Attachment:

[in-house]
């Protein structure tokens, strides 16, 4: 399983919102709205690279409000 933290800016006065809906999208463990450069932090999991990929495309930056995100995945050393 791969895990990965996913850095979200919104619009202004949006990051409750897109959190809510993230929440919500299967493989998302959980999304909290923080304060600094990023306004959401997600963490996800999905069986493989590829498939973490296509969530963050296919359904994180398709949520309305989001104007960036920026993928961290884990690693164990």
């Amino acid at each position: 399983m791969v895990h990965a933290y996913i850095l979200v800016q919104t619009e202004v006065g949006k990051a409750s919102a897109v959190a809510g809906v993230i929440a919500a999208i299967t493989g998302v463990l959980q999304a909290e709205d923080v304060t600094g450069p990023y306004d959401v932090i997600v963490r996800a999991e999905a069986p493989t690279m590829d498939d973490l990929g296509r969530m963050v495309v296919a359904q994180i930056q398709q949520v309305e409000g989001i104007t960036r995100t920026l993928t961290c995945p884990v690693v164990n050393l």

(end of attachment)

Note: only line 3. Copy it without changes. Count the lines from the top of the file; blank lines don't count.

């Amino acid at each position: 399983m791969v895990h990965a933290y996913i850095l979200v800016q919104t619009e202004v006065g949006k990051a409750s919102a897109v959190a809510g809906v993230i929440a919500a999208i299967t493989g998302v463990l959980q999304a909290e709205d923080v304060t600094g450069p990023y306004d959401v932090i997600v963490r996800a999991e999905a069986p493989t690279m590829d498939d973490l990929g296509r969530m963050v495309v296919a359904q994180i930056q398709q949520v309305e409000g989001i104007t960036r995100t920026l993928t961290c995945p884990v690693v164990n050393l």